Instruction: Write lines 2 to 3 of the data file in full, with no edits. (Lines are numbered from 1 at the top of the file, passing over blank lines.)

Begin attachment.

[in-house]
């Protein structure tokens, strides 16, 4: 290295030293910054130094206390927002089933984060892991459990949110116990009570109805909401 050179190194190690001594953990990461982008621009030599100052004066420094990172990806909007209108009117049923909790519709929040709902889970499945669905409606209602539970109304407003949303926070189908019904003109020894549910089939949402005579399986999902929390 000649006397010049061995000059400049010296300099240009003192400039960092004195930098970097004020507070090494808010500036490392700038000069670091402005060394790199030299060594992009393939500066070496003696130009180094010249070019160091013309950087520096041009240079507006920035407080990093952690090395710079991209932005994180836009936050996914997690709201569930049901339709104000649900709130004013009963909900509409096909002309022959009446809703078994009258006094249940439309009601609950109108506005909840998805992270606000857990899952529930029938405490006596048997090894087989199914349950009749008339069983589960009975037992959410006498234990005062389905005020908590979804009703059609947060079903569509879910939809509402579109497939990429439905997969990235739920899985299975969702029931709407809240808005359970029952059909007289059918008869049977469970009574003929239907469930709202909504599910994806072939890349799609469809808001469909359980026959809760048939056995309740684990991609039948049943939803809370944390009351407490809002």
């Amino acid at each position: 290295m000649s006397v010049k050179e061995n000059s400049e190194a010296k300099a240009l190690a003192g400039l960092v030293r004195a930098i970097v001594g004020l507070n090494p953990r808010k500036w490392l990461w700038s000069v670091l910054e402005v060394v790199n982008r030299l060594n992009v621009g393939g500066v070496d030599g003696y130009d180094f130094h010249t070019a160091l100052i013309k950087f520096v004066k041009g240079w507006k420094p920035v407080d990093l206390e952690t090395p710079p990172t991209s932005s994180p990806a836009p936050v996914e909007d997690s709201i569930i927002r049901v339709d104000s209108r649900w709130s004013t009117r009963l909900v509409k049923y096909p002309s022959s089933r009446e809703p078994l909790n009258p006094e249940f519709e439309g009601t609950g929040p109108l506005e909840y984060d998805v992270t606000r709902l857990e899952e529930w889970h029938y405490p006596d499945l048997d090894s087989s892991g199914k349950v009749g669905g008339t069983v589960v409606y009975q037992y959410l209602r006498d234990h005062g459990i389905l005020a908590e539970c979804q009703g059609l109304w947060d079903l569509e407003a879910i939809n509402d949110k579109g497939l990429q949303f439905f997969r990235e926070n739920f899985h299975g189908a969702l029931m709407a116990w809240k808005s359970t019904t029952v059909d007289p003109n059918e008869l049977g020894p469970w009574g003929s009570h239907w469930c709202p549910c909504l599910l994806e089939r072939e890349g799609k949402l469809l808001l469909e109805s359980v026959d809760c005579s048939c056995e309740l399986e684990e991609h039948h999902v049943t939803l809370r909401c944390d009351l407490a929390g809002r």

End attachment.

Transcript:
């Protein structure tokens, strides 16, 4: 290295030293910054130094206390927002089933984060892991459990949110116990009570109805909401 050179190194190690001594953990990461982008621009030599100052004066420094990172990806909007209108009117049923909790519709929040709902889970499945669905409606209602539970109304407003949303926070189908019904003109020894549910089939949402005579399986999902929390 000649006397010049061995000059400049010296300099240009003192400039960092004195930098970097004020507070090494808010500036490392700038000069670091402005060394790199030299060594992009393939500066070496003696130009180094010249070019160091013309950087520096041009240079507006920035407080990093952690090395710079991209932005994180836009936050996914997690709201569930049901339709104000649900709130004013009963909900509409096909002309022959009446809703078994009258006094249940439309009601609950109108506005909840998805992270606000857990899952529930029938405490006596048997090894087989199914349950009749008339069983589960009975037992959410006498234990005062389905005020908590979804009703059609947060079903569509879910939809509402579109497939990429439905997969990235739920899985299975969702029931709407809240808005359970029952059909007289059918008869049977469970009574003929239907469930709202909504599910994806072939890349799609469809808001469909359980026959809760048939056995309740684990991609039948049943939803809370944390009351407490809002």
């Amino acid at each position: 290295m000649s006397v010049k050179e061995n000059s400049e190194a010296k300099a240009l190690a003192g400039l960092v030293r004195a930098i970097v001594g004020l507070n090494p953990r808010k500036w490392l990461w700038s000069v670091l910054e402005v060394v790199n982008r030299l060594n992009v621009g393939g500066v070496d030599g003696y130009d180094f130094h010249t070019a160091l100052i013309k950087f520096v004066k041009g240079w507006k420094p920035v407080d990093l206390e952690t090395p710079p990172t991209s932005s994180p990806a836009p936050v996914e909007d997690s709201i569930i927002r049901v339709d104000s209108r649900w709130s004013t009117r009963l909900v509409k049923y096909p002309s022959s089933r009446e809703p078994l909790n009258p006094e249940f519709e439309g009601t609950g929040p109108l506005e909840y984060d998805v992270t606000r709902l857990e899952e529930w889970h029938y405490p006596d499945l048997d090894s087989s892991g199914k349950v009749g669905g008339t069983v589960v409606y009975q037992y959410l209602r006498d234990h005062g459990i389905l005020a908590e539970c979804q009703g059609l109304w947060d079903l569509e407003a879910i939809n509402d949110k579109g497939l990429q949303f439905f997969r990235e926070n739920f899985h299975g189908a969702l029931m709407a116990w809240k808005s359970t019904t029952v059909d007289p003109n059918e008869l049977g020894p469970w009574g003929s009570h239907w469930c709202p549910c909504l599910l994806e089939r072939e890349g799609k949402l469809l808001l469909e109805s359980v026959d809760c005579s048939c056995e309740l399986e684990e991609h039948h999902v049943t939803l809370r909401c944390d009351l407490a929390g809002r």